Passive design heat domes | BCHydro Power Smart for Schools
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Passive design for heat domes

Explore the challenges of extreme weather environments, especially on vulnerable populations and learn about passive design solutions.

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30 mins


Students will explore the challenges of extreme environments and weather events on Earth, and how it affects different populations. They'll also learn about passive design solutions with an interactive game.


What you'll need

  • "Western Canada heat dome" article, one per groups of 2-3
  • Laptop and projector screen
  • "Passive design" slideshow

  1. Before starting this activity, complete “Moving to Mars”. Discuss how humans are researching the possibility of human colonies on Mars, which is an extreme environment with many challenges. 
  2. Share that many people experience, adapt, and survive in extreme environments here on Earth. Ask students if they can think of examples of places on Earth where it's difficult to survive. Some examples may include deserts, like the Sahara, or extremely cold and dry places, like Antarctica. They can also include extreme weather events, like living through hurricanes, wildfires, tornadoes, blizzards, ice storms, and heat domes.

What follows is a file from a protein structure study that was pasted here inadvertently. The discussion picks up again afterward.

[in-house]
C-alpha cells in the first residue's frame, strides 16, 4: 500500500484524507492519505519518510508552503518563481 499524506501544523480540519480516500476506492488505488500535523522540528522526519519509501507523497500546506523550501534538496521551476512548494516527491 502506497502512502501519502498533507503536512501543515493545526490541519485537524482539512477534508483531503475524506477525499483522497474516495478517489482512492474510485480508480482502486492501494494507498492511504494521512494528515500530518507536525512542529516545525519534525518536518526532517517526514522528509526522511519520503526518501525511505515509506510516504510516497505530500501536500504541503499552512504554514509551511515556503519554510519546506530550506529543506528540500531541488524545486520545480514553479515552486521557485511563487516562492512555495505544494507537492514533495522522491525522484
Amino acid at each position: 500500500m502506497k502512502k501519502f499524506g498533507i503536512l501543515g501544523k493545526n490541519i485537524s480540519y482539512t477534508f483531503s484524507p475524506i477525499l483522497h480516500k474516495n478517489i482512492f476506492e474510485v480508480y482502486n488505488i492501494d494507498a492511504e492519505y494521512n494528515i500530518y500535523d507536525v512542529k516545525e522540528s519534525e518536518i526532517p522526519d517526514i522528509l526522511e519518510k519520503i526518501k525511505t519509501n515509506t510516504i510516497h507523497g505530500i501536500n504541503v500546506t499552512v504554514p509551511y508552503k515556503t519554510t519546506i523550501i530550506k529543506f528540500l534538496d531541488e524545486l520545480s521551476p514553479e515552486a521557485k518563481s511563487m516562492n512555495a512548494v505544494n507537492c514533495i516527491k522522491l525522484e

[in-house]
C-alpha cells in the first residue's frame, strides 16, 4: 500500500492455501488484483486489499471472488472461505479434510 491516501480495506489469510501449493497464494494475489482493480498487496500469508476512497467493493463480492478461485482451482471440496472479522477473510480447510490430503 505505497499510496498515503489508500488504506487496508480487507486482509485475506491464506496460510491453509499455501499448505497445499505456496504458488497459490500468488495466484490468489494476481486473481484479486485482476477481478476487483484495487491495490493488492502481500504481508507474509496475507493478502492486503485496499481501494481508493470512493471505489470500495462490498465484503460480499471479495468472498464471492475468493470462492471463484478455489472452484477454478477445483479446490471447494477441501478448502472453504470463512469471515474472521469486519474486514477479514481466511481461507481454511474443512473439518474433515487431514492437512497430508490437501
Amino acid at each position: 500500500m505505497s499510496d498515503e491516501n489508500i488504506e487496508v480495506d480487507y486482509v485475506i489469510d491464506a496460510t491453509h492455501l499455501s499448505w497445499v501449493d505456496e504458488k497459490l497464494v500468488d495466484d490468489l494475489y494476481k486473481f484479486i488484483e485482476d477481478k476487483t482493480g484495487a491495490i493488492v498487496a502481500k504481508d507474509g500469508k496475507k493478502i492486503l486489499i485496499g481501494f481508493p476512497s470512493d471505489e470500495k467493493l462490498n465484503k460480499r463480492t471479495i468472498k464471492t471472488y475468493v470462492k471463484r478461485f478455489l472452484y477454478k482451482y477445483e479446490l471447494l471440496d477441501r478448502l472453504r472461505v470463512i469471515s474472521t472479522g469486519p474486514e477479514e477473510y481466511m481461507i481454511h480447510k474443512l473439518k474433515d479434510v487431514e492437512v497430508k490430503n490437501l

3. Ask students if they've experienced extreme weather events like the B.C. heat dome in June, 2021, or an extreme cold weather event? 
  4. Place students in small groups of two or three. Provide each group a copy of the “Western Canada heat dome” article and have them read it.
  5.  Discuss with students their learnings and let them consider who might be more affected by extreme weather, like people who are homeless, elderly, living alone, or have health issues. Can we prepare for these types of events, increase resiliency and protect the more vulnerable. 
  6. Explain that as the climate changes, we're likely to see more extreme weather events around the world, so we need to prepare for them and be ready to help our communities when they happen. 
  7. On the board write these questions:
    • Who are more vulnerable people in our community?
    • How can we support the vulnerable in an extreme weather event?
  8. Ask them to brainstorm answers to these questions with their group and let them record their answers on the board or a sheet of paper.